A year has passed since the Spencer Gore’s moment of glory at Wimbledon. It was time for the tennis players to get their sneakers and white shirts on for the second edition of the local tournament. Among the competition was a certain Brit, Frank Hadow, on holiday in the area, who decided to enrol on the advice of another participant. Just to see what the fuss was all about, sweat a bit and invent at the same time the very first "lob" in tennis history. Worple Road, 1878. This is his story.
Chapter twoThe years were rolling by, and so was tennis, still the preserve of the upper class of British society. "Players in their prime, with good personal income, a little family money and who didn’t need to do three shifts" says Gilles Destremau, French tennis historian. The organization of the first edition of Wimbledon in 1877 had been a huge success. With 200 people attending the final of the tournament – at one shilling a ticket, the croquet club of the city had made enough to replenish its coffers. Founded in 1869, the club had been in a perilous financial state just a few months earlier. Henry Jones, its founder, then thought that, in the current state of things, it could add its program of activities this tennis game, which seemed to fascinate London society. However, the rules established by the All England Croquet Club remained imperfect. Critics were dwelling on the unbridled hegemony of the service and its master-craftsman. The unpopularity of the offensive game of Gore spurred Henry Jones to plunge headlong into the stats. The comprehensive analysis of the shots played revealed that of 601 games, 376 were won by the server, which is an average ratio of five-to-three. Three modifications to the rules were then considered: to allow only one ball per service, raise the net a little more at the centre - until then drooping significantly - or bring the net closer to the service line. The third option won out. The line of service was set at 22 feet from the net, whose height was reduced to 0.91 m in the middle and 1.44 m (4 feet 9 inches) at the posts. The second Wimbledon tournament could officially begin.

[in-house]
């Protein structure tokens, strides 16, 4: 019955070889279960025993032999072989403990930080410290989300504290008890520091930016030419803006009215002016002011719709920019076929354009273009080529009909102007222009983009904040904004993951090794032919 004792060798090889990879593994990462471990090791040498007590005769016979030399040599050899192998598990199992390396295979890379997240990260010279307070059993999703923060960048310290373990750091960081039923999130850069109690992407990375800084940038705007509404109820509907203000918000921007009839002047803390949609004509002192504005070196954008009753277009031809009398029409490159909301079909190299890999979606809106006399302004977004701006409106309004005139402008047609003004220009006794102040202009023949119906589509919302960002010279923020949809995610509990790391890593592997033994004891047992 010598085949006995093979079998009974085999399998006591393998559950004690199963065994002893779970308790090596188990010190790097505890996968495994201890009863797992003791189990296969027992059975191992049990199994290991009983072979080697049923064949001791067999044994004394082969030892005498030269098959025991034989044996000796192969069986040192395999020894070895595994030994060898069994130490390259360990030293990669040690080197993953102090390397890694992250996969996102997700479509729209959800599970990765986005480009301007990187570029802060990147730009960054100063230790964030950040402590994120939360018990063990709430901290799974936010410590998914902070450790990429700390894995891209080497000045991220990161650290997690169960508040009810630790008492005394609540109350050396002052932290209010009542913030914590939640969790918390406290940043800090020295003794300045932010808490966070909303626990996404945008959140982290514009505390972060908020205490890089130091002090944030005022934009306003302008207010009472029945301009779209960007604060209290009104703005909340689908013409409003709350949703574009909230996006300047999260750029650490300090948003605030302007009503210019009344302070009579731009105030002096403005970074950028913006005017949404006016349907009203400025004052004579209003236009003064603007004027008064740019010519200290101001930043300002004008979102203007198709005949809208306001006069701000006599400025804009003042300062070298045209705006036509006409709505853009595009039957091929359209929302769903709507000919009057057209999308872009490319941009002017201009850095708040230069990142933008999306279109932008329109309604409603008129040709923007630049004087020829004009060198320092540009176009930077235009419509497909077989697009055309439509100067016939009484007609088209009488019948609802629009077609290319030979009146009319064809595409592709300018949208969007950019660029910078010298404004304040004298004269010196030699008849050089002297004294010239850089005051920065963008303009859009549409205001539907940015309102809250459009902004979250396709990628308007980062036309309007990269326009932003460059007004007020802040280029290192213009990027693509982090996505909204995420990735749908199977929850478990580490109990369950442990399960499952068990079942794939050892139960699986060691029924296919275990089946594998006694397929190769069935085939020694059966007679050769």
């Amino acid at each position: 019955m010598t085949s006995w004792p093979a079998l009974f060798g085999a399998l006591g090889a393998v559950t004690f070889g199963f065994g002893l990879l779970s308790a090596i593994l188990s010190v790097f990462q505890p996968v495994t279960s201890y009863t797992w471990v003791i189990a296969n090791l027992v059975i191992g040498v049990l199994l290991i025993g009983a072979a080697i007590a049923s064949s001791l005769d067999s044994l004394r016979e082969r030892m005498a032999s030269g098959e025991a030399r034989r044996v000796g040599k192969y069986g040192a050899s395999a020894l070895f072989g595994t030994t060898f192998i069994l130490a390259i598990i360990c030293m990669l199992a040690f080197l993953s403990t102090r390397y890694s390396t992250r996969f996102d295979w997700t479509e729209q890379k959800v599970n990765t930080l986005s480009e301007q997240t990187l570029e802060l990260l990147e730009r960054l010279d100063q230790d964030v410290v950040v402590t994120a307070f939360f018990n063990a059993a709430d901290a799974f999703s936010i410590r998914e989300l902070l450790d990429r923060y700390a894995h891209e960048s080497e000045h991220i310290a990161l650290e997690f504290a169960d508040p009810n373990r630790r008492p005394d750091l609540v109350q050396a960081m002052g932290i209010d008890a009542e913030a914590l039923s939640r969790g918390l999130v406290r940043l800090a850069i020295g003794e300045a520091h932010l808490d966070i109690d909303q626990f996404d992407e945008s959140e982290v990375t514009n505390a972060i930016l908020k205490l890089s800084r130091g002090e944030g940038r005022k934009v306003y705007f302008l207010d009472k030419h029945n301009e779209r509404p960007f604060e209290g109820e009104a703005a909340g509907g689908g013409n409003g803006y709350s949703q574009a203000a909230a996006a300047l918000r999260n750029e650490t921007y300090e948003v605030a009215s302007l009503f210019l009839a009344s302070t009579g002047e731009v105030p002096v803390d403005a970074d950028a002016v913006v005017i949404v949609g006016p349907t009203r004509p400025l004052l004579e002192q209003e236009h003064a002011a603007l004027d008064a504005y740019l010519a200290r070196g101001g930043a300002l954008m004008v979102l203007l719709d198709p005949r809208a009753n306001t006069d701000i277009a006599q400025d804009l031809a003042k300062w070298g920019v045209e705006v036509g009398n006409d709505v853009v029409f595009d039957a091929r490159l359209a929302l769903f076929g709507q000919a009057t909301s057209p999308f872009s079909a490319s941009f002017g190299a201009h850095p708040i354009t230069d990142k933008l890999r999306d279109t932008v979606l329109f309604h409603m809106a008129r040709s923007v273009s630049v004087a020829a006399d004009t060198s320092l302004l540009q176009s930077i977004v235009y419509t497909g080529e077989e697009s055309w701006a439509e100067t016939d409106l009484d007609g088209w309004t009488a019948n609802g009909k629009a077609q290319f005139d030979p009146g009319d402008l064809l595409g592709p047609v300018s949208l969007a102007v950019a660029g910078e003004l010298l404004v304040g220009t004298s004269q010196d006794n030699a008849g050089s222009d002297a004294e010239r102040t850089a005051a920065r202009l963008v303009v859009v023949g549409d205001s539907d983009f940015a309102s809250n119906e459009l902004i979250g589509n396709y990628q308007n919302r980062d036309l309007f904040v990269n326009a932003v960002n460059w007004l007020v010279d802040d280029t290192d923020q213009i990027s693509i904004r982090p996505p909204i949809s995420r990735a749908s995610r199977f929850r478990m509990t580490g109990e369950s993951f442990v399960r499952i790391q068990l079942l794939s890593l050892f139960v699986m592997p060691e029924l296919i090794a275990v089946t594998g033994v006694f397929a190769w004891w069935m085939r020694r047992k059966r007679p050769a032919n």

A bald head and impeccable moustacheOnce again that year, Wimbledon was strictly a men-only affair. A notice was still written in lower case on the front door of the club: "Gentlemen are requested not to play in short sleeves when ladies are attending." All of the 33 registered players had their eyes on the final of the tournament which would pit them against the previous year’s winner. At the club, no one had ever seen the bald head and impeccable moustache of Frank Hadow, a farmer from Ceylon (now Sri Lanka), then aged 23. We know very little about his tennis activities later but, for four days, Hadow did not lose a set in the tournament, being the only person in the long history of Wimbledon to achieve the feat. On-court, Frank was joined by his older brother, A. A. Hadow, also known to be a good cricketer. The elder of the siblings bowed-out meekly in the second round of the competition, whereas the younger, to general surprise, managed to overcome Erskine in the challenger final to progress to the real final – pitching him against the title holder, the man who no longer needed any introduction: the one-and-only Spencer Gore.